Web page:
DCSIMG

Coping after losing a loved one ...

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When someone dies, certain people and organisations need to be told and certain documents completed.

Some of these things can be done by a close relative or friend; others need to be done by the executor or administrator of the estate.

There is also support available to help everyone through such a difficult time.

You cannot be expected to do everything right away, butwithin eight days it’s important to register the death at the Registry Office. You should also contact a funeral director to begin funeral arrangements – you will need to check the will for any special requests.

The solicitor of the person who has died may have a copy if you can’t find one.

If your late relative was receiving any benefits or tax credits advise the offices that were making the payments.

As early as possible you should contact the executor if this isn’t you – usually nominated in the will to sort out the deceased’s affairs – to enable them to start the process of obtaining confirmation, Scotland’s equivalent of England’s probate.

If there is no will, decide who will apply to sort out the deceased’s affairs.

As well as informing people who are close to the deceased, in many cases you’ll need to close down accounts, or cancel or change insurance details, subscriptions, agreements, payments or direct debits.

The personal representative looking after the deceased’s affairs will also need to check the value of any insurance or pension funds, savings accounts and similar and arrange payment of insurance/ pension benefits and any outstanding tax or debts before distributing the remaining estate to beneficiaries.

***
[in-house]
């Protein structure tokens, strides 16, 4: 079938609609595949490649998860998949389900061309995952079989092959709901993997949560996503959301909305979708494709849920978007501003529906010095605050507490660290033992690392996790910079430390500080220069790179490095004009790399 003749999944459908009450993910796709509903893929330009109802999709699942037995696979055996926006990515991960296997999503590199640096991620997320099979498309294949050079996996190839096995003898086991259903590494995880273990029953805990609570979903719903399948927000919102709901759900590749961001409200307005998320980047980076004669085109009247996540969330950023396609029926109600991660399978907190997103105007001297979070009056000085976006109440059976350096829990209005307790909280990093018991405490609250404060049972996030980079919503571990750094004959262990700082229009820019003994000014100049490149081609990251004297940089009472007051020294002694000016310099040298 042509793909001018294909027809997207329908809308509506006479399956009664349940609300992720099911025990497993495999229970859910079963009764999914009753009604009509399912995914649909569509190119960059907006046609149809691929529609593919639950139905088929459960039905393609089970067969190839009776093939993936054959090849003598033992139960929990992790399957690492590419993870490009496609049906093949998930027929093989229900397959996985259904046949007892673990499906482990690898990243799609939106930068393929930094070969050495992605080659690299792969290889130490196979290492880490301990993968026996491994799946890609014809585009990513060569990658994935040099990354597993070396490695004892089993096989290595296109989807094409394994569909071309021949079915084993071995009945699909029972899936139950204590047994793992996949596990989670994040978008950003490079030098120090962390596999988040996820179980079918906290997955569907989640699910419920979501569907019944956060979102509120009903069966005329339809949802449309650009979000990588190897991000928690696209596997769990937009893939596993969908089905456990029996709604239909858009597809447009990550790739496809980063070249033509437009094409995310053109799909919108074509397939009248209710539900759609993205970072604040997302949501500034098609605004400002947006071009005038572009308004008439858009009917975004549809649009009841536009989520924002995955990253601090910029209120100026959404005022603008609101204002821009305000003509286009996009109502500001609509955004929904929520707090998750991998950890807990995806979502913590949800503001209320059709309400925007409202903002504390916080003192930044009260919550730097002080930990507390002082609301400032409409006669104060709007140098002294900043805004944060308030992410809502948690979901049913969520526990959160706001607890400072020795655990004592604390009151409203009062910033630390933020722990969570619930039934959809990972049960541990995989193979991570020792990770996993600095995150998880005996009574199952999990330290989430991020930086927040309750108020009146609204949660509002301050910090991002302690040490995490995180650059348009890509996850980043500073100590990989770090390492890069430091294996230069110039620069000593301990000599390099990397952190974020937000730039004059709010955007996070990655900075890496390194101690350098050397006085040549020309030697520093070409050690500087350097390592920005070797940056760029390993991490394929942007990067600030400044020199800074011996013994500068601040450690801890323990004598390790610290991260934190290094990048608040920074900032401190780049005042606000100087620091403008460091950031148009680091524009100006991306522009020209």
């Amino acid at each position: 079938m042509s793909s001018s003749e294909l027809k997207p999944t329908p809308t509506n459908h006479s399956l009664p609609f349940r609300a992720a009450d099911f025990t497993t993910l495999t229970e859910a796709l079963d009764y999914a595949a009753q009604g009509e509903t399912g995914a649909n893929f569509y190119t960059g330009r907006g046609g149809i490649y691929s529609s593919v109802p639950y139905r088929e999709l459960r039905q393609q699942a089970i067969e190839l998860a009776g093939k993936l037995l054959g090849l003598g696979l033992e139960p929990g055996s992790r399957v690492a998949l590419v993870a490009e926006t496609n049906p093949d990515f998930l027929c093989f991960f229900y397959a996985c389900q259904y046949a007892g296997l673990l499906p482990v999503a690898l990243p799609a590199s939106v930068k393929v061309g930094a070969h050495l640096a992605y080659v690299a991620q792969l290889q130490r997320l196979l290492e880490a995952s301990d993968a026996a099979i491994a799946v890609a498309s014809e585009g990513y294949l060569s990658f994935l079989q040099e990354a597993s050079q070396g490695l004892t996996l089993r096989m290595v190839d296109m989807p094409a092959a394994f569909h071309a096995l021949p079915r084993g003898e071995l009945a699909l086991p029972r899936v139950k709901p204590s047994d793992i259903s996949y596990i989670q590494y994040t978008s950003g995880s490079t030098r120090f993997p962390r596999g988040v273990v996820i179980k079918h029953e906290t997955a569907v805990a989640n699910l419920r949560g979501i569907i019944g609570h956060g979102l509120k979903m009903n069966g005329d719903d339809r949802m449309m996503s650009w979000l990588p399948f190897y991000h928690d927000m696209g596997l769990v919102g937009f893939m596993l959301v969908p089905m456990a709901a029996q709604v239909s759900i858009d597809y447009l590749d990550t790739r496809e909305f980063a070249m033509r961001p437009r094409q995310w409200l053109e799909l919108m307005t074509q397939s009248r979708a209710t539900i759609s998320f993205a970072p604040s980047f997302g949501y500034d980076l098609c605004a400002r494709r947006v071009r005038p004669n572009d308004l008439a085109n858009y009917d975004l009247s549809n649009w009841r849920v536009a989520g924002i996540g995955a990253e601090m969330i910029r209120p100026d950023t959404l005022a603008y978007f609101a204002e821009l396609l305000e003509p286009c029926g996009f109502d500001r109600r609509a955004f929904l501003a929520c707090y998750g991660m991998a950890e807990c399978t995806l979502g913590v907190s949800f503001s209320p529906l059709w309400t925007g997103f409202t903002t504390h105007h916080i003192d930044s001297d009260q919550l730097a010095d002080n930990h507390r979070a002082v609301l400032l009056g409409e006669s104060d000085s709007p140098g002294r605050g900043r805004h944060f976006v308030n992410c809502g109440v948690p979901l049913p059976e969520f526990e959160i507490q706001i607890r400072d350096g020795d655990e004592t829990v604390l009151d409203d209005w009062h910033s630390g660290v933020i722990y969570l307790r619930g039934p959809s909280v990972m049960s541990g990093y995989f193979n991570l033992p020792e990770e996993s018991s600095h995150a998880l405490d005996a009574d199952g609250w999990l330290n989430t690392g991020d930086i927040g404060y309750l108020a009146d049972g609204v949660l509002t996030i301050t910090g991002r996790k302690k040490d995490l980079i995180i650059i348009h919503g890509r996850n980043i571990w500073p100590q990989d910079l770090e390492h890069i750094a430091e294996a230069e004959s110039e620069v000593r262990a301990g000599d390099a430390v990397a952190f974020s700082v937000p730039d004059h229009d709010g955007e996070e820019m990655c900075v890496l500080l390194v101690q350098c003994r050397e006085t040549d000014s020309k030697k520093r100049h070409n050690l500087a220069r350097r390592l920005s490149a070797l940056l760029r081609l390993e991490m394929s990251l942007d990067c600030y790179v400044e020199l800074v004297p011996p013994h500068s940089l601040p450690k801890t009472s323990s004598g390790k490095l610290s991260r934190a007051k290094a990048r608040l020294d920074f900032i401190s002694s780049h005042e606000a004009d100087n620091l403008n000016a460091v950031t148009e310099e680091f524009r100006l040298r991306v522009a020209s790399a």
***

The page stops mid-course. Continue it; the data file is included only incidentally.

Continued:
A funeral can be either by burial or by cremation.

You can organise it with or without the help of a funeral director, and personalise it as much as you wish.

Many people choose to use a professional funeral director. This can help at what is generally a stressful time, and will ensure that the remains of the deceased are dealt with in a dignified way

In some cases the deceased may have planned their own funeral in advance.

Bear in mind that you can’t finalise the date for the funeral until after the death has been registered.

Remember to check the deceased’s will or other written instructions for special wishes about their funeral or what should happen to their body.

If there are no clear wishes it’s generally up to the executor/ administrator or nearest relative to decide on burial or cremation .

A decision should also be made on the type of any service.

 

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